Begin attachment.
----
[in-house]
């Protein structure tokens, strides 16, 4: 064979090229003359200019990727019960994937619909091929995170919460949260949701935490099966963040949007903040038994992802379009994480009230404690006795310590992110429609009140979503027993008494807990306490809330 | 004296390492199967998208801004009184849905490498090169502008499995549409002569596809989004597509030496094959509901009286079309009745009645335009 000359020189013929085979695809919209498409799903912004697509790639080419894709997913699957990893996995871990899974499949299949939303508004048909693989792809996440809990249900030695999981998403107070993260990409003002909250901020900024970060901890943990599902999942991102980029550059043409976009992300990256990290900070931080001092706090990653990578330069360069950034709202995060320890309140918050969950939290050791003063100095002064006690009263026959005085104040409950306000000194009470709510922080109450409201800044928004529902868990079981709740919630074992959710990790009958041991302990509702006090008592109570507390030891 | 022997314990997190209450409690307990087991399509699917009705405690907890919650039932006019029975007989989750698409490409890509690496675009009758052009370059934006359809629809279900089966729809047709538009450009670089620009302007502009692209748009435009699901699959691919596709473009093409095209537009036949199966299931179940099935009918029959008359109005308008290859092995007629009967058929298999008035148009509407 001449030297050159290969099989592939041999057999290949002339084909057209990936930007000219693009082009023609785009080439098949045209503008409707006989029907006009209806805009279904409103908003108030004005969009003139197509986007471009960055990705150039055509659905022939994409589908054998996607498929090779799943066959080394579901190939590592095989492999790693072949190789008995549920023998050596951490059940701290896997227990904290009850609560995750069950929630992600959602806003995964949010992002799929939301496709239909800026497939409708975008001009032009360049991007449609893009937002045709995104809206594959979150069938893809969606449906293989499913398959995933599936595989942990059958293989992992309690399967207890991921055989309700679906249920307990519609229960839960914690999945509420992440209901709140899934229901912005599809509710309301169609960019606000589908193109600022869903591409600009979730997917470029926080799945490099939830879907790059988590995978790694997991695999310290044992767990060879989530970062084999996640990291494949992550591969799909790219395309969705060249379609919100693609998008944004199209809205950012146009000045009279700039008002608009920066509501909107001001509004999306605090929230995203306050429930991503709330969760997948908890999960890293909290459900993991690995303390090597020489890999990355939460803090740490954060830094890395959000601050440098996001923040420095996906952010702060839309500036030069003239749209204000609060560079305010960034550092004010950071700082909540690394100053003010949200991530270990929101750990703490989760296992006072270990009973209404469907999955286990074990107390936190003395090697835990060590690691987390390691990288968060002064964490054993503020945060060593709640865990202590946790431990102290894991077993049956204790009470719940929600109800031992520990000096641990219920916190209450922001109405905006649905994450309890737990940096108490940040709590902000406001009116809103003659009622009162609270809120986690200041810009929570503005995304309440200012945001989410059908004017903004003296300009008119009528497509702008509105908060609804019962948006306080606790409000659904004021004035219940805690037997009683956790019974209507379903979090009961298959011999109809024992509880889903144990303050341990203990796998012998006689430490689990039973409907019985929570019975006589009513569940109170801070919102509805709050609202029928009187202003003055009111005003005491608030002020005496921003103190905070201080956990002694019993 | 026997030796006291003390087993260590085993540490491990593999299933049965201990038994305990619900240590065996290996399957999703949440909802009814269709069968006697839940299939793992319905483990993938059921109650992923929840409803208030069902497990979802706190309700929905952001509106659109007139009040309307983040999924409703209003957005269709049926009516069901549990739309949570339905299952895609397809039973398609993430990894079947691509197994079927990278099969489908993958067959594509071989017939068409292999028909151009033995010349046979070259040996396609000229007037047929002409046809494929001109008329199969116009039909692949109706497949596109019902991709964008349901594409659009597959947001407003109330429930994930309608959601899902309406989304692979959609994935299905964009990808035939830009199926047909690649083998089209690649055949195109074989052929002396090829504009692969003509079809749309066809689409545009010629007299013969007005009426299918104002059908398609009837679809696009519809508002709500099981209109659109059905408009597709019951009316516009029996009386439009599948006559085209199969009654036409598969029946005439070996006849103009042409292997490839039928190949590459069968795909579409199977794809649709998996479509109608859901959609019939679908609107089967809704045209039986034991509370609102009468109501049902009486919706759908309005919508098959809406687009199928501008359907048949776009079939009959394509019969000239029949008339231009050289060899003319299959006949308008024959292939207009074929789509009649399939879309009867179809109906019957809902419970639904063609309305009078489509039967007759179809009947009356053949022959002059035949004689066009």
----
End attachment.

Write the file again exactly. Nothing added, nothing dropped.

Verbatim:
[in-house]
């Protein structure tokens, strides 16, 4: 064979090229003359200019990727019960994937619909091929995170919460949260949701935490099966963040949007903040038994992802379009994480009230404690006795310590992110429609009140979503027993008494807990306490809330 | 004296390492199967998208801004009184849905490498090169502008499995549409002569596809989004597509030496094959509901009286079309009745009645335009 000359020189013929085979695809919209498409799903912004697509790639080419894709997913699957990893996995871990899974499949299949939303508004048909693989792809996440809990249900030695999981998403107070993260990409003002909250901020900024970060901890943990599902999942991102980029550059043409976009992300990256990290900070931080001092706090990653990578330069360069950034709202995060320890309140918050969950939290050791003063100095002064006690009263026959005085104040409950306000000194009470709510922080109450409201800044928004529902868990079981709740919630074992959710990790009958041991302990509702006090008592109570507390030891 | 022997314990997190209450409690307990087991399509699917009705405690907890919650039932006019029975007989989750698409490409890509690496675009009758052009370059934006359809629809279900089966729809047709538009450009670089620009302007502009692209748009435009699901699959691919596709473009093409095209537009036949199966299931179940099935009918029959008359109005308008290859092995007629009967058929298999008035148009509407 001449030297050159290969099989592939041999057999290949002339084909057209990936930007000219693009082009023609785009080439098949045209503008409707006989029907006009209806805009279904409103908003108030004005969009003139197509986007471009960055990705150039055509659905022939994409589908054998996607498929090779799943066959080394579901190939590592095989492999790693072949190789008995549920023998050596951490059940701290896997227990904290009850609560995750069950929630992600959602806003995964949010992002799929939301496709239909800026497939409708975008001009032009360049991007449609893009937002045709995104809206594959979150069938893809969606449906293989499913398959995933599936595989942990059958293989992992309690399967207890991921055989309700679906249920307990519609229960839960914690999945509420992440209901709140899934229901912005599809509710309301169609960019606000589908193109600022869903591409600009979730997917470029926080799945490099939830879907790059988590995978790694997991695999310290044992767990060879989530970062084999996640990291494949992550591969799909790219395309969705060249379609919100693609998008944004199209809205950012146009000045009279700039008002608009920066509501909107001001509004999306605090929230995203306050429930991503709330969760997948908890999960890293909290459900993991690995303390090597020489890999990355939460803090740490954060830094890395959000601050440098996001923040420095996906952010702060839309500036030069003239749209204000609060560079305010960034550092004010950071700082909540690394100053003010949200991530270990929101750990703490989760296992006072270990009973209404469907999955286990074990107390936190003395090697835990060590690691987390390691990288968060002064964490054993503020945060060593709640865990202590946790431990102290894991077993049956204790009470719940929600109800031992520990000096641990219920916190209450922001109405905006649905994450309890737990940096108490940040709590902000406001009116809103003659009622009162609270809120986690200041810009929570503005995304309440200012945001989410059908004017903004003296300009008119009528497509702008509105908060609804019962948006306080606790409000659904004021004035219940805690037997009683956790019974209507379903979090009961298959011999109809024992509880889903144990303050341990203990796998012998006689430490689990039973409907019985929570019975006589009513569940109170801070919102509805709050609202029928009187202003003055009111005003005491608030002020005496921003103190905070201080956990002694019993 | 026997030796006291003390087993260590085993540490491990593999299933049965201990038994305990619900240590065996290996399957999703949440909802009814269709069968006697839940299939793992319905483990993938059921109650992923929840409803208030069902497990979802706190309700929905952001509106659109007139009040309307983040999924409703209003957005269709049926009516069901549990739309949570339905299952895609397809039973398609993430990894079947691509197994079927990278099969489908993958067959594509071989017939068409292999028909151009033995010349046979070259040996396609000229007037047929002409046809494929001109008329199969116009039909692949109706497949596109019902991709964008349901594409659009597959947001407003109330429930994930309608959601899902309406989304692979959609994935299905964009990808035939830009199926047909690649083998089209690649055949195109074989052929002396090829504009692969003509079809749309066809689409545009010629007299013969007005009426299918104002059908398609009837679809696009519809508002709500099981209109659109059905408009597709019951009316516009029996009386439009599948006559085209199969009654036409598969029946005439070996006849103009042409292997490839039928190949590459069968795909579409199977794809649709998996479509109608859901959609019939679908609107089967809704045209039986034991509370609102009468109501049902009486919706759908309005919508098959809406687009199928501008359907048949776009079939009959394509019969000239029949008339231009050289060899003319299959006949308008024959292939207009074929789509009649399939879309009867179809109906019957809902419970639904063609309305009078489509039967007759179809009947009356053949022959002059035949004689066009």